If it turns out to be the real reason, though, it would make people stop speculating so much, were it shared by someone speaking for the organization. Every information void gets filled with some content, and you’re at choice about whether it’s a lot of conspiracy theories and bull shit, or your own reasons. And if you’ve already done all you can to share all those reasons, and people still don’t understand them or buy them, maybe they don’t make sense and policy should be changed to some scheme that does?

          I’m not so much criticizing choices above, as simply noting that I as an add-ons author don’t understand how the version numbering policy is good, or what merits Mozilla saw in it to choose it, that I would love to know, and that I feel it hasn’t been spoken of in the Mozilla blogs with the kind of astonishing clarity you achieved in your description of the javascript: security policy change, which had hitherto been a similar void of missing or jumbled information.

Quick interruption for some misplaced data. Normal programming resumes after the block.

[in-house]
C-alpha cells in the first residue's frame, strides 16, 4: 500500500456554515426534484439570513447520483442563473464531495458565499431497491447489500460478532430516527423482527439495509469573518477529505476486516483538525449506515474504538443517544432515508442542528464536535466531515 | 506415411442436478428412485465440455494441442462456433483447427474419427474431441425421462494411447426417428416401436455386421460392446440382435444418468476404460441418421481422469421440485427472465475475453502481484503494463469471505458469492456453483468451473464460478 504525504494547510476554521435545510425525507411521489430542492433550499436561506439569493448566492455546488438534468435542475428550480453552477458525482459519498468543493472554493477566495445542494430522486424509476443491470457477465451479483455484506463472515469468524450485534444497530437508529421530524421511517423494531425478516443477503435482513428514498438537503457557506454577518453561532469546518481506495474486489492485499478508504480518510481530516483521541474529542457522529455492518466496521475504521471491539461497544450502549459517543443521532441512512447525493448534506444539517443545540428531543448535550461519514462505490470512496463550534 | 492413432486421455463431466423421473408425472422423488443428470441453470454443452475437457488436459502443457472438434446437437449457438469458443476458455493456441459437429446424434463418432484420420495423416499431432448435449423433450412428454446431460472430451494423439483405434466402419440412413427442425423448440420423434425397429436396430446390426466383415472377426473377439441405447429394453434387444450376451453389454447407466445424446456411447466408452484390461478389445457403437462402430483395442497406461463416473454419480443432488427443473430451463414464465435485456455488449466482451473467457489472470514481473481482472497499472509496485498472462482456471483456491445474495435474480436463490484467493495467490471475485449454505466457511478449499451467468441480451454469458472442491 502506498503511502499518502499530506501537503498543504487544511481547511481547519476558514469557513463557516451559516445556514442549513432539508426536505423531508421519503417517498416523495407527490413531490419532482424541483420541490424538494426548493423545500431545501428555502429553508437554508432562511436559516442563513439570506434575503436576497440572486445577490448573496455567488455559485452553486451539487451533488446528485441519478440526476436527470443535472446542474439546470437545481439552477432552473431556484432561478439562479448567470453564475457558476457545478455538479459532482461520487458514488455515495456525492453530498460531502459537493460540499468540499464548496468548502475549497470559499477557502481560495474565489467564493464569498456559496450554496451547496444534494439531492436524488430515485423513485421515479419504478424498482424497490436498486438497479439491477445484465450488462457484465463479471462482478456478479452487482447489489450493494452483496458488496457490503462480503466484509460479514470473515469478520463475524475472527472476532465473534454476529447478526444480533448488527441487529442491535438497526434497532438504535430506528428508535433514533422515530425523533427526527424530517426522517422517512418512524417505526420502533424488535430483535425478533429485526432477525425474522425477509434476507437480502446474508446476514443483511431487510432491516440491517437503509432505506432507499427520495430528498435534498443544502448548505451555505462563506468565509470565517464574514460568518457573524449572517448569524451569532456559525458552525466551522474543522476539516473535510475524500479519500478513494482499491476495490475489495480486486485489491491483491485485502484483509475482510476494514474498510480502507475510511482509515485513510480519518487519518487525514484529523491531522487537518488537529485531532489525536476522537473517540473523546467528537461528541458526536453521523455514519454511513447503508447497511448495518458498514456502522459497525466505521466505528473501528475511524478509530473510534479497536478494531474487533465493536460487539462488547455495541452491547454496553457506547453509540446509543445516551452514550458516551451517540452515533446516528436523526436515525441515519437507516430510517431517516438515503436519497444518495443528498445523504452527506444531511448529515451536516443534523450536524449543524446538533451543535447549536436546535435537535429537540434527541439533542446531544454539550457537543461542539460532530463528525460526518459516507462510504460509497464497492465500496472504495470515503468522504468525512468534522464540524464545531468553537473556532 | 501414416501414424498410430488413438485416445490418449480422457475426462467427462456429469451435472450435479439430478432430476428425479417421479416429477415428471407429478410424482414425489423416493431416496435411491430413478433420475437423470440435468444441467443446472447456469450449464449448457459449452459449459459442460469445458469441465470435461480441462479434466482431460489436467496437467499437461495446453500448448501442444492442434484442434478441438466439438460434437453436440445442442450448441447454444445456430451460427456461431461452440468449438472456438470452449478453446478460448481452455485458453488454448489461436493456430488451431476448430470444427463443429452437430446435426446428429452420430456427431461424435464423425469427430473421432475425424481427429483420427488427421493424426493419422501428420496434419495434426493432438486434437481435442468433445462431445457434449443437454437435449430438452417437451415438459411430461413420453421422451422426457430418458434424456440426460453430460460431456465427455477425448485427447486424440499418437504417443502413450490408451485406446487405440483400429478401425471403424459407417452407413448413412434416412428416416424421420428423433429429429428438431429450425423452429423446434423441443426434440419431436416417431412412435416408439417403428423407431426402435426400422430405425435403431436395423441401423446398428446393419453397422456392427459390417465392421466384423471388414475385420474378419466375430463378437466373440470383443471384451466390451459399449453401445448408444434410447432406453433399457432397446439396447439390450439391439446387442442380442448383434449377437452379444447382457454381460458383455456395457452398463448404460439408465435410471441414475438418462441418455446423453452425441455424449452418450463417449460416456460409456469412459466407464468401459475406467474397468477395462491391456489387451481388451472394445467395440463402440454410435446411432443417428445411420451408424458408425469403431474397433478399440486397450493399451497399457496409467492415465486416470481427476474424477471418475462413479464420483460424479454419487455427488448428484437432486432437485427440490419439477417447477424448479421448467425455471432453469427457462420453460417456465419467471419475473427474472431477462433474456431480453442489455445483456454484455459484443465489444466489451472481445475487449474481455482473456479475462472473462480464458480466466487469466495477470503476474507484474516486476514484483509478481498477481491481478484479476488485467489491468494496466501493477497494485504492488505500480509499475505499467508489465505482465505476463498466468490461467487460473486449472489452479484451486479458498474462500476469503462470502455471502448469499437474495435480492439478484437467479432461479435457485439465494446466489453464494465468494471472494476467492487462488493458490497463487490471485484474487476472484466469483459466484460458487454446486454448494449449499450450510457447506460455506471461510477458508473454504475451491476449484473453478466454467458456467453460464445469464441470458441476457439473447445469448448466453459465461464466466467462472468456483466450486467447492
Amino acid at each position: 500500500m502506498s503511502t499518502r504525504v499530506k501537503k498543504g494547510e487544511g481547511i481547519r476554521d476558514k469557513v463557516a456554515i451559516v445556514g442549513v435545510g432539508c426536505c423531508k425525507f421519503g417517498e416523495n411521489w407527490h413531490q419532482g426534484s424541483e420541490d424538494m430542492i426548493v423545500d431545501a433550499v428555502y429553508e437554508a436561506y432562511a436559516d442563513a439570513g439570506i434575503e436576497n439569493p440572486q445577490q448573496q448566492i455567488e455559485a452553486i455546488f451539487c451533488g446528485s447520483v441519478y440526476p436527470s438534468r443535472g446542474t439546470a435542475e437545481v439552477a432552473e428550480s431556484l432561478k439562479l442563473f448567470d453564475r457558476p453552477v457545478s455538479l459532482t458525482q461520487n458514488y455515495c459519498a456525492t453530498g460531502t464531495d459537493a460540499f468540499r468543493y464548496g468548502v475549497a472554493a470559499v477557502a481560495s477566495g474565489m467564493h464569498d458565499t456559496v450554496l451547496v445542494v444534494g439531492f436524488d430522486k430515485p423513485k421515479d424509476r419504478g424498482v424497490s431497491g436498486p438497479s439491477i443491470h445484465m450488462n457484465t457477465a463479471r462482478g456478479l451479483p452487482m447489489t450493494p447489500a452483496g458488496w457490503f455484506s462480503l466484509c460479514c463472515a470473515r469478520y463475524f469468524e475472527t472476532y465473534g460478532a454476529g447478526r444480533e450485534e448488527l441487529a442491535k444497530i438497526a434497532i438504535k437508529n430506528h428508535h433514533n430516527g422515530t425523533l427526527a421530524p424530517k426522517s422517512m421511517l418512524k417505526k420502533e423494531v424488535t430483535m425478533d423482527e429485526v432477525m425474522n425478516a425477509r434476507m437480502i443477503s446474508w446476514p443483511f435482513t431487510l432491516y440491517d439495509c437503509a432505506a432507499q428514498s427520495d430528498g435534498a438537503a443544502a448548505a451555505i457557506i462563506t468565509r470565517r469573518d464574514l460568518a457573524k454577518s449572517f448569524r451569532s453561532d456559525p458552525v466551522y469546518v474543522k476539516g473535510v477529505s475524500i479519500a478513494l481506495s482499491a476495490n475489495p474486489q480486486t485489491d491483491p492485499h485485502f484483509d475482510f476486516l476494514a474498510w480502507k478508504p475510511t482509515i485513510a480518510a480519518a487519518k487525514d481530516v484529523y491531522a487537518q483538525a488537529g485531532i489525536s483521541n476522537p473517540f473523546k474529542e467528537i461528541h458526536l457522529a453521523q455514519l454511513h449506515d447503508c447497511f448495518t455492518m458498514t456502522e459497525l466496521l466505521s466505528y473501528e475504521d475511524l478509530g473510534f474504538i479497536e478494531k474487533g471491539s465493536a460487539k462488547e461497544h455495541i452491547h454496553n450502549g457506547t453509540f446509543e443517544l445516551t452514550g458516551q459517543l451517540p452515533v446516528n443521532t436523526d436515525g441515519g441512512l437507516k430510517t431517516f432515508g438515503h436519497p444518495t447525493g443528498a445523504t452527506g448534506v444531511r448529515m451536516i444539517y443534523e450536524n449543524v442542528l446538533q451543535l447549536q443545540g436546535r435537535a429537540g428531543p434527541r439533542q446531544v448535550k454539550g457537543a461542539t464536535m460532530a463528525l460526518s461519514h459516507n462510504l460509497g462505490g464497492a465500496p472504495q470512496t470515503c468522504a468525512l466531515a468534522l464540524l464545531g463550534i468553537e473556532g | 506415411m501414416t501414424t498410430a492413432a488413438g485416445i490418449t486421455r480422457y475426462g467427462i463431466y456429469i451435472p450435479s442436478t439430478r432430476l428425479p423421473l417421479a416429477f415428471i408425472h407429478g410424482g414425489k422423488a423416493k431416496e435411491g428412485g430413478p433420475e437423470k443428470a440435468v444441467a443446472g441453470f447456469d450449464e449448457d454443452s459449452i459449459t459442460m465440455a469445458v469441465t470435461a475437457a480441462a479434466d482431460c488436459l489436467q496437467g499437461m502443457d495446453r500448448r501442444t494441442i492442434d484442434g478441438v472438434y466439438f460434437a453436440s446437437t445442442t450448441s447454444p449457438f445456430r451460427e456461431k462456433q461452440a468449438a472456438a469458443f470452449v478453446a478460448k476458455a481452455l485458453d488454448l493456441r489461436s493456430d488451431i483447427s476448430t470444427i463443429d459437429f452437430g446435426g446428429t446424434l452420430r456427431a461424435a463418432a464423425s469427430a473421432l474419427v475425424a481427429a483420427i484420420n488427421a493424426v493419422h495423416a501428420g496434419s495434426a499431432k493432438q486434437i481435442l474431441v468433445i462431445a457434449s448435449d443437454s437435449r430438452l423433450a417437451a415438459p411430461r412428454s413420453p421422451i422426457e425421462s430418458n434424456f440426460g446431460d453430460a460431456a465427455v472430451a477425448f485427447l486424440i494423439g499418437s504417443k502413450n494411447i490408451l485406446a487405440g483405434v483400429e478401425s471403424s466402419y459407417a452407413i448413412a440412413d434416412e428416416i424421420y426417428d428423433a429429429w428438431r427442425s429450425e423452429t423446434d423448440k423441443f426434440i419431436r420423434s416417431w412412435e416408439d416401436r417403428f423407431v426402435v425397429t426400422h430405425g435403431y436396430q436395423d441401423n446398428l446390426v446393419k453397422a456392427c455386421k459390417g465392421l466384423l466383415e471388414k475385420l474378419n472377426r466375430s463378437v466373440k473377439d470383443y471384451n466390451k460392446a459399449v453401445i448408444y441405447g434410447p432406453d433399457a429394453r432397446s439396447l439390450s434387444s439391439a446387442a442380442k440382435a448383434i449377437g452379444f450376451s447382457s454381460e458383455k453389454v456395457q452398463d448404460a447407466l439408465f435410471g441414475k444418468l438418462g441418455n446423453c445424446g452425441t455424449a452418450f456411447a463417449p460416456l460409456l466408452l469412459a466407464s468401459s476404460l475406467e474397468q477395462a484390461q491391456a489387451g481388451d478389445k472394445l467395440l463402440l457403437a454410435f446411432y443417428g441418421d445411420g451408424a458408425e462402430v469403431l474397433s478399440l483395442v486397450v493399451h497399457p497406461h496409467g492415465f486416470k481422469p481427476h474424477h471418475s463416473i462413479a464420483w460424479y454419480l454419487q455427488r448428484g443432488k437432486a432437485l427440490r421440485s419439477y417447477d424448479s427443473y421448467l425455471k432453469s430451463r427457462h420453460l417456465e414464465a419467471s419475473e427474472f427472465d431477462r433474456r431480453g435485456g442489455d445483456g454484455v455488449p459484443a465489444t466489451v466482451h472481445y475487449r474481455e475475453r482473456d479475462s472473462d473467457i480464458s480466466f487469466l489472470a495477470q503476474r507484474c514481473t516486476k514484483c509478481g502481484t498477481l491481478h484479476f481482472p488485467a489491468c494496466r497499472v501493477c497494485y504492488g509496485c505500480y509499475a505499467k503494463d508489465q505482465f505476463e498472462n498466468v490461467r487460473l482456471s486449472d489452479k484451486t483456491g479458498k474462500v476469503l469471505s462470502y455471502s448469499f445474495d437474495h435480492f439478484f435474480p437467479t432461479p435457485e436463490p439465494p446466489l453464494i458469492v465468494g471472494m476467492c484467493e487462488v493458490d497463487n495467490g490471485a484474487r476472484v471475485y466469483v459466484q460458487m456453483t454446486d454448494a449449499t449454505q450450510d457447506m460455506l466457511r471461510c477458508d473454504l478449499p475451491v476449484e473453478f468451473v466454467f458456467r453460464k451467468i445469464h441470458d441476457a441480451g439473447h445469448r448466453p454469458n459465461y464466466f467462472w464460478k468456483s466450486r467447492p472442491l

I appreciate your communication style and hope you’ll speak more for Firefox on similar matters to stave off confusion, where there currently is a great deal of it. So the main feed-back is that this is one of those areas. Despite all efforts so far, strong or weak.

          1. Benno wrote on August 20th, 2011 at 08:43:

            Deciding what … for a major version bump and what not might be arbitrary and subjective. On top of that patches might get backed out before they reach the stable channel. Then again there would need to be discussion whether the major version bump should be changed into a minor, too much hassle considering also, that version numbers loose their meaning when there is only _one_ supported version.